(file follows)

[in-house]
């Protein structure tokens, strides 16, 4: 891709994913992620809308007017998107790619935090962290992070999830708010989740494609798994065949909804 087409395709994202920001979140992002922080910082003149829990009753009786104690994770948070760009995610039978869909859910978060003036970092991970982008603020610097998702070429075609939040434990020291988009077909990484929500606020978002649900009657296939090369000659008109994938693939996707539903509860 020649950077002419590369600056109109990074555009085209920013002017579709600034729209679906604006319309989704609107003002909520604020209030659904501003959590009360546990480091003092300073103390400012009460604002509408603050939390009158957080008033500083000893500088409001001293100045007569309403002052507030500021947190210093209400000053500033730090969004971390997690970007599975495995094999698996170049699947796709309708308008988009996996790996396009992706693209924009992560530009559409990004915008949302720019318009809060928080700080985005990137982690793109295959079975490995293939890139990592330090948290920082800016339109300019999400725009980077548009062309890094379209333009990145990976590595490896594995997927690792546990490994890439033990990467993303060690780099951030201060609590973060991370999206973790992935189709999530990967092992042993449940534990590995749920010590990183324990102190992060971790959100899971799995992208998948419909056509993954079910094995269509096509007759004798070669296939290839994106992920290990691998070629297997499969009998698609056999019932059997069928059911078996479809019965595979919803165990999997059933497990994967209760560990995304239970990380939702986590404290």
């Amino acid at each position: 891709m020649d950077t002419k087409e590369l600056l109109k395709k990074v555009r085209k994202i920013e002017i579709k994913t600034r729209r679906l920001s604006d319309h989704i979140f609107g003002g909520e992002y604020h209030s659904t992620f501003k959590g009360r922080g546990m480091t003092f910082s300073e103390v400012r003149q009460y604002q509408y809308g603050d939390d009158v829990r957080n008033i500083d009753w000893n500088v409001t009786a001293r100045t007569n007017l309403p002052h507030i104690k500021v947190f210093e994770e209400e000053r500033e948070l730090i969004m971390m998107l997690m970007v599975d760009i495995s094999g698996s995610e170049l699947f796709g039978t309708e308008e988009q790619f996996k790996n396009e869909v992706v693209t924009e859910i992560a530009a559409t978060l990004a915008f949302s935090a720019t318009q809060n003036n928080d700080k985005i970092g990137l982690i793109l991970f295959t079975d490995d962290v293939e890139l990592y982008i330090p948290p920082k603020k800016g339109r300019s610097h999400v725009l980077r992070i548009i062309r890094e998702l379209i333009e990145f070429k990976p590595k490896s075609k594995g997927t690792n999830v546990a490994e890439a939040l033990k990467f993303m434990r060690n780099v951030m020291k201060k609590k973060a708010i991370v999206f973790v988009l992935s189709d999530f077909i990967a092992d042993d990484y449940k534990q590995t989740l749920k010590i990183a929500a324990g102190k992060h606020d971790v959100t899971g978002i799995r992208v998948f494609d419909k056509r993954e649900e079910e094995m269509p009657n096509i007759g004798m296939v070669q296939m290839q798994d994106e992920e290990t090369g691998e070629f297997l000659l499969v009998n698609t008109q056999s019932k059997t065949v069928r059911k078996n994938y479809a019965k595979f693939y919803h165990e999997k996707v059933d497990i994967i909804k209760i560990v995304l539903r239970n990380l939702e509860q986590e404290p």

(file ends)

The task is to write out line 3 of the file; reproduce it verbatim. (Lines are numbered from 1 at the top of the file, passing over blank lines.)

């Amino acid at each position: 891709m020649d950077t002419k087409e590369l600056l109109k395709k990074v555009r085209k994202i920013e002017i579709k994913t600034r729209r679906l920001s604006d319309h989704i979140f609107g003002g909520e992002y604020h209030s659904t992620f501003k959590g009360r922080g546990m480091t003092f910082s300073e103390v400012r003149q009460y604002q509408y809308g603050d939390d009158v829990r957080n008033i500083d009753w000893n500088v409001t009786a001293r100045t007569n007017l309403p002052h507030i104690k500021v947190f210093e994770e209400e000053r500033e948070l730090i969004m971390m998107l997690m970007v599975d760009i495995s094999g698996s995610e170049l699947f796709g039978t309708e308008e988009q790619f996996k790996n396009e869909v992706v693209t924009e859910i992560a530009a559409t978060l990004a915008f949302s935090a720019t318009q809060n003036n928080d700080k985005i970092g990137l982690i793109l991970f295959t079975d490995d962290v293939e890139l990592y982008i330090p948290p920082k603020k800016g339109r300019s610097h999400v725009l980077r992070i548009i062309r890094e998702l379209i333009e990145f070429k990976p590595k490896s075609k594995g997927t690792n999830v546990a490994e890439a939040l033990k990467f993303m434990r060690n780099v951030m020291k201060k609590k973060a708010i991370v999206f973790v988009l992935s189709d999530f077909i990967a092992d042993d990484y449940k534990q590995t989740l749920k010590i990183a929500a324990g102190k992060h606020d971790v959100t899971g978002i799995r992208v998948f494609d419909k056509r993954e649900e079910e094995m269509p009657n096509i007759g004798m296939v070669q296939m290839q798994d994106e992920e290990t090369g691998e070629f297997l000659l499969v009998n698609t008109q056999s019932k059997t065949v069928r059911k078996n994938y479809a019965k595979f693939y919803h165990e999997k996707v059933d497990i994967i909804k209760i560990v995304l539903r239970n990380l939702e509860q986590e404290p």